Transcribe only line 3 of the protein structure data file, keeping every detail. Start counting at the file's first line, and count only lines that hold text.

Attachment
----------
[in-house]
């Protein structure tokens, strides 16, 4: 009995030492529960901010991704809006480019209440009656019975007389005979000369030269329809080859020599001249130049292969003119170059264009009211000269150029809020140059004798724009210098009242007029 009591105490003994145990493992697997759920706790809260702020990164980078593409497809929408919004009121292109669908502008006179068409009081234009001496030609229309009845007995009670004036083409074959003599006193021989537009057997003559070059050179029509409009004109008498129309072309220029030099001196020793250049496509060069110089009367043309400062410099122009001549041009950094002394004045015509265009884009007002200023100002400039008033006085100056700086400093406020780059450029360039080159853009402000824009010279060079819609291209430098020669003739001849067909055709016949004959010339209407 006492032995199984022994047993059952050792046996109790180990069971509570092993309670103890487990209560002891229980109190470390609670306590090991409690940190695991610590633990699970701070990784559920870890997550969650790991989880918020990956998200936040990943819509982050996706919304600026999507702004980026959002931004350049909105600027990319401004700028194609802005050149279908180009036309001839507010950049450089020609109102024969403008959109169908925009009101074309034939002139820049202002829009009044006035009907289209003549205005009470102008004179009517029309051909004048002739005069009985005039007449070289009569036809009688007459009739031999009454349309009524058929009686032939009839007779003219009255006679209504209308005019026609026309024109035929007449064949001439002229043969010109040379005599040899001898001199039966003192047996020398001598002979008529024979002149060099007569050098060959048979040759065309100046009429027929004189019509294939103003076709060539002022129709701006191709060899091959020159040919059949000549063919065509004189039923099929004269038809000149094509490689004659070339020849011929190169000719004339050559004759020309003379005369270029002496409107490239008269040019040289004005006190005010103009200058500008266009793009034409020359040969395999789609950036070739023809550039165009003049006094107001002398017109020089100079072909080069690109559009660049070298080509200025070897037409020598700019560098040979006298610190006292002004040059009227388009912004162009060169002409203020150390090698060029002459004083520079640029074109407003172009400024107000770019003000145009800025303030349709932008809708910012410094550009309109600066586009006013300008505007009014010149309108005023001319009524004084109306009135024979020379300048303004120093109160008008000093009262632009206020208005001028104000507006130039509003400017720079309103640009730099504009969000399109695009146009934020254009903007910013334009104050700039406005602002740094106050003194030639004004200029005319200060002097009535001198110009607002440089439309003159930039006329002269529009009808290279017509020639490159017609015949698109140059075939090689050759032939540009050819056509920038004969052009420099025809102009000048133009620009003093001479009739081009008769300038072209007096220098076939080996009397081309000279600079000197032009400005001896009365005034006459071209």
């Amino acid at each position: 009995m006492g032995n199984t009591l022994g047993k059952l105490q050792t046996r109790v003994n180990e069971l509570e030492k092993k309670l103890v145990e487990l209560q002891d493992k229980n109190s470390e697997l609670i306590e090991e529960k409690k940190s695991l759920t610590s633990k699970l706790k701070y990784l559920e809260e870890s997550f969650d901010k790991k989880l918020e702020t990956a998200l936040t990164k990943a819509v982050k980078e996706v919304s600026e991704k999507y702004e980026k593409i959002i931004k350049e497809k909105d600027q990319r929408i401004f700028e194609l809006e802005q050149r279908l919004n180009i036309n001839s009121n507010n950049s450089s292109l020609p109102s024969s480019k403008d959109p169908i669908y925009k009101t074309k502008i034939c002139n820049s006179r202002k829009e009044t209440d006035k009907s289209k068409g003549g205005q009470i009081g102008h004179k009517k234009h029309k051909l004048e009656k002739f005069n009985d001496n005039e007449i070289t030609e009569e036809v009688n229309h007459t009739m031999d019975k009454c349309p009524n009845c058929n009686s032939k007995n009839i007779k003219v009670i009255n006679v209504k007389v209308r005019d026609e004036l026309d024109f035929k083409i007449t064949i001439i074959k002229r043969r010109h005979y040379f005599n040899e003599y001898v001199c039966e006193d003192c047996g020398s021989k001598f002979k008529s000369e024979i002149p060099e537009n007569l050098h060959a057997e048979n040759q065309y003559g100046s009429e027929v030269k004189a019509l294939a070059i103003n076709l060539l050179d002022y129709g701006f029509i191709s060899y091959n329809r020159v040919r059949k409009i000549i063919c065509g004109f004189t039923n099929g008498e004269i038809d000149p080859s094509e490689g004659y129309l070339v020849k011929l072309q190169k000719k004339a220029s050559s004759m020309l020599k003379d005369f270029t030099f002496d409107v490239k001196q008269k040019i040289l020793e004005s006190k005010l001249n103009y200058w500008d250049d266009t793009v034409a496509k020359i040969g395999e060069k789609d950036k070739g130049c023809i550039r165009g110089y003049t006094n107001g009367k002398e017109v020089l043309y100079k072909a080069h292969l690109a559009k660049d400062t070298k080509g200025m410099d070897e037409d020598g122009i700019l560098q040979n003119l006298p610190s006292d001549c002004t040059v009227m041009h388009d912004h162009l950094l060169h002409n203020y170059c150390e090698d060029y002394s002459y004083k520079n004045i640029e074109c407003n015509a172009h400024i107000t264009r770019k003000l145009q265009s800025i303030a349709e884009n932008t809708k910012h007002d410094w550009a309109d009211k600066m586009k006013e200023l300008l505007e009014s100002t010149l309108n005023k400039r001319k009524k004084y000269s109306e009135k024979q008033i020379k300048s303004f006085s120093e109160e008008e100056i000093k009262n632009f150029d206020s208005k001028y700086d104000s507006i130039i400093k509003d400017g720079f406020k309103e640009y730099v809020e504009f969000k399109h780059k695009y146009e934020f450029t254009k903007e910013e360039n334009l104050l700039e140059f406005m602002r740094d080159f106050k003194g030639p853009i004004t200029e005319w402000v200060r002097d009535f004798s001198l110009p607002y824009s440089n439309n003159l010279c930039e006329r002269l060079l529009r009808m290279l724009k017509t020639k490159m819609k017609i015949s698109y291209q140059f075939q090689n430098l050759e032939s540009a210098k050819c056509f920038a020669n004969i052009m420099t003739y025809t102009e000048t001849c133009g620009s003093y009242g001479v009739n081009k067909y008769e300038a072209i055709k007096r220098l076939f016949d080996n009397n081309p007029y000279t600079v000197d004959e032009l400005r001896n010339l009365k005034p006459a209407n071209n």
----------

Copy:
């Amino acid at each position: 009995m006492g032995n199984t009591l022994g047993k059952l105490q050792t046996r109790v003994n180990e069971l509570e030492k092993k309670l103890v145990e487990l209560q002891d493992k229980n109190s470390e697997l609670i306590e090991e529960k409690k940190s695991l759920t610590s633990k699970l706790k701070y990784l559920e809260e870890s997550f969650d901010k790991k989880l918020e702020t990956a998200l936040t990164k990943a819509v982050k980078e996706v919304s600026e991704k999507y702004e980026k593409i959002i931004k350049e497809k909105d600027q990319r929408i401004f700028e194609l809006e802005q050149r279908l919004n180009i036309n001839s009121n507010n950049s450089s292109l020609p109102s024969s480019k403008d959109p169908i669908y925009k009101t074309k502008i034939c002139n820049s006179r202002k829009e009044t209440d006035k009907s289209k068409g003549g205005q009470i009081g102008h004179k009517k234009h029309k051909l004048e009656k002739f005069n009985d001496n005039e007449i070289t030609e009569e036809v009688n229309h007459t009739m031999d019975k009454c349309p009524n009845c058929n009686s032939k007995n009839i007779k003219v009670i009255n006679v209504k007389v209308r005019d026609e004036l026309d024109f035929k083409i007449t064949i001439i074959k002229r043969r010109h005979y040379f005599n040899e003599y001898v001199c039966e006193d003192c047996g020398s021989k001598f002979k008529s000369e024979i002149p060099e537009n007569l050098h060959a057997e048979n040759q065309y003559g100046s009429e027929v030269k004189a019509l294939a070059i103003n076709l060539l050179d002022y129709g701006f029509i191709s060899y091959n329809r020159v040919r059949k409009i000549i063919c065509g004109f004189t039923n099929g008498e004269i038809d000149p080859s094509e490689g004659y129309l070339v020849k011929l072309q190169k000719k004339a220029s050559s004759m020309l020599k003379d005369f270029t030099f002496d409107v490239k001196q008269k040019i040289l020793e004005s006190k005010l001249n103009y200058w500008d250049d266009t793009v034409a496509k020359i040969g395999e060069k789609d950036k070739g130049c023809i550039r165009g110089y003049t006094n107001g009367k002398e017109v020089l043309y100079k072909a080069h292969l690109a559009k660049d400062t070298k080509g200025m410099d070897e037409d020598g122009i700019l560098q040979n003119l006298p610190s006292d001549c002004t040059v009227m041009h388009d912004h162009l950094l060169h002409n203020y170059c150390e090698d060029y002394s002459y004083k520079n004045i640029e074109c407003n015509a172009h400024i107000t264009r770019k003000l145009q265009s800025i303030a349709e884009n932008t809708k910012h007002d410094w550009a309109d009211k600066m586009k006013e200023l300008l505007e009014s100002t010149l309108n005023k400039r001319k009524k004084y000269s109306e009135k024979q008033i020379k300048s303004f006085s120093e109160e008008e100056i000093k009262n632009f150029d206020s208005k001028y700086d104000s507006i130039i400093k509003d400017g720079f406020k309103e640009y730099v809020e504009f969000k399109h780059k695009y146009e934020f450029t254009k903007e910013e360039n334009l104050l700039e140059f406005m602002r740094d080159f106050k003194g030639p853009i004004t200029e005319w402000v200060r002097d009535f004798s001198l110009p607002y824009s440089n439309n003159l010279c930039e006329r002269l060079l529009r009808m290279l724009k017509t020639k490159m819609k017609i015949s698109y291209q140059f075939q090689n430098l050759e032939s540009a210098k050819c056509f920038a020669n004969i052009m420099t003739y025809t102009e000048t001849c133009g620009s003093y009242g001479v009739n081009k067909y008769e300038a072209i055709k007096r220098l076939f016949d080996n009397n081309p007029y000279t600079v000197d004959e032009l400005r001896n010339l009365k005034p006459a209407n071209n």